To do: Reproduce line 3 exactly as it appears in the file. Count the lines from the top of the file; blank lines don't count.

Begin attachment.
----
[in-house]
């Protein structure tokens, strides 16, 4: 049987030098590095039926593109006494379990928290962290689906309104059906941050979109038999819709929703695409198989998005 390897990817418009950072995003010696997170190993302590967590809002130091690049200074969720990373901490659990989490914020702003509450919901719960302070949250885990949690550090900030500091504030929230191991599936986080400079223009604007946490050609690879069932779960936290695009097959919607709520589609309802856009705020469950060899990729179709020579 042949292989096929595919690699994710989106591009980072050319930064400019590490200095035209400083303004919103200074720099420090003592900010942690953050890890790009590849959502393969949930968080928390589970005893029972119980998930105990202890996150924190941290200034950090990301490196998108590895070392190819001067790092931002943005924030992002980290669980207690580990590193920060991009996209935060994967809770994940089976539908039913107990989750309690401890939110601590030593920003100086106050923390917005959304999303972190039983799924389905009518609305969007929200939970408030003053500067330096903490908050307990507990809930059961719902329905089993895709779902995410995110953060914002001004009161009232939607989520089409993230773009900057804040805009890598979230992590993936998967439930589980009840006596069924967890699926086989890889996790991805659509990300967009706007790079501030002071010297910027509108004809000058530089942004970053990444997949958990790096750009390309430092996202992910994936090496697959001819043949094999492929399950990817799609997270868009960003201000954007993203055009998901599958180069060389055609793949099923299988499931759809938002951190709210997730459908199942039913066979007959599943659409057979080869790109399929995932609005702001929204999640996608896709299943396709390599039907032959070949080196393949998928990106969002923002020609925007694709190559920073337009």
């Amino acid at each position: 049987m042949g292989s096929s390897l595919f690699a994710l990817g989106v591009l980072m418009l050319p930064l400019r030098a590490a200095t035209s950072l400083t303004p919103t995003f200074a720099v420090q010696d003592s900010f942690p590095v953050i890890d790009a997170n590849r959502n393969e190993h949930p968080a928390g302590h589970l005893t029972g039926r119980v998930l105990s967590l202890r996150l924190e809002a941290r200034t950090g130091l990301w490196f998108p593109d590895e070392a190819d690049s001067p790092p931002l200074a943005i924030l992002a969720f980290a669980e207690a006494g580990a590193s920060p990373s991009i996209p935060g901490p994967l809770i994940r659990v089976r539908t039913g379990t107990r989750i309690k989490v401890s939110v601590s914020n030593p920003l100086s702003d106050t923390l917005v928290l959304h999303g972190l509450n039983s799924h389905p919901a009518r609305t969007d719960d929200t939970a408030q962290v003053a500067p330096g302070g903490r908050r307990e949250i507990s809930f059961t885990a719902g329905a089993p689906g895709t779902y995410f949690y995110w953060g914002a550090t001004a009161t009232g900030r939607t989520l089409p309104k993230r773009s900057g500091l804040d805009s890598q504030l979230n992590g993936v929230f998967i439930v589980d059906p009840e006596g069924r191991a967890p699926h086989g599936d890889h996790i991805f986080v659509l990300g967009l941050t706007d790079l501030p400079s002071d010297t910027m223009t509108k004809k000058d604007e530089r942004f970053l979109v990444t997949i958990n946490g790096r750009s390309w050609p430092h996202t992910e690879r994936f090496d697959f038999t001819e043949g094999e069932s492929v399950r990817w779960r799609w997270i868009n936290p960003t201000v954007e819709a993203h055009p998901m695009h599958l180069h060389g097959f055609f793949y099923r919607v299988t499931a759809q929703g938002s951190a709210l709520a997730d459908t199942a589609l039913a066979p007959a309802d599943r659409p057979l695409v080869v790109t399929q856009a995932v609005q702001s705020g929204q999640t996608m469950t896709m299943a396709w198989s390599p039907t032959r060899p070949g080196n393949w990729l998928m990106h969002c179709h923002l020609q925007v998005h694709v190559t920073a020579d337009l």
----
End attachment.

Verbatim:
């Amino acid at each position: 049987m042949g292989s096929s390897l595919f690699a994710l990817g989106v591009l980072m418009l050319p930064l400019r030098a590490a200095t035209s950072l400083t303004p919103t995003f200074a720099v420090q010696d003592s900010f942690p590095v953050i890890d790009a997170n590849r959502n393969e190993h949930p968080a928390g302590h589970l005893t029972g039926r119980v998930l105990s967590l202890r996150l924190e809002a941290r200034t950090g130091l990301w490196f998108p593109d590895e070392a190819d690049s001067p790092p931002l200074a943005i924030l992002a969720f980290a669980e207690a006494g580990a590193s920060p990373s991009i996209p935060g901490p994967l809770i994940r659990v089976r539908t039913g379990t107990r989750i309690k989490v401890s939110v601590s914020n030593p920003l100086s702003d106050t923390l917005v928290l959304h999303g972190l509450n039983s799924h389905p919901a009518r609305t969007d719960d929200t939970a408030q962290v003053a500067p330096g302070g903490r908050r307990e949250i507990s809930f059961t885990a719902g329905a089993p689906g895709t779902y995410f949690y995110w953060g914002a550090t001004a009161t009232g900030r939607t989520l089409p309104k993230r773009s900057g500091l804040d805009s890598q504030l979230n992590g993936v929230f998967i439930v589980d059906p009840e006596g069924r191991a967890p699926h086989g599936d890889h996790i991805f986080v659509l990300g967009l941050t706007d790079l501030p400079s002071d010297t910027m223009t509108k004809k000058d604007e530089r942004f970053l979109v990444t997949i958990n946490g790096r750009s390309w050609p430092h996202t992910e690879r994936f090496d697959f038999t001819e043949g094999e069932s492929v399950r990817w779960r799609w997270i868009n936290p960003t201000v954007e819709a993203h055009p998901m695009h599958l180069h060389g097959f055609f793949y099923r919607v299988t499931a759809q929703g938002s951190a709210l709520a997730d459908t199942a589609l039913a066979p007959a309802d599943r659409p057979l695409v080869v790109t399929q856009a995932v609005q702001s705020g929204q999640t996608m469950t896709m299943a396709w198989s390599p039907t032959r060899p070949g080196n393949w990729l998928m990106h969002c179709h923002l020609q925007v998005h694709v190559t920073a020579d337009l």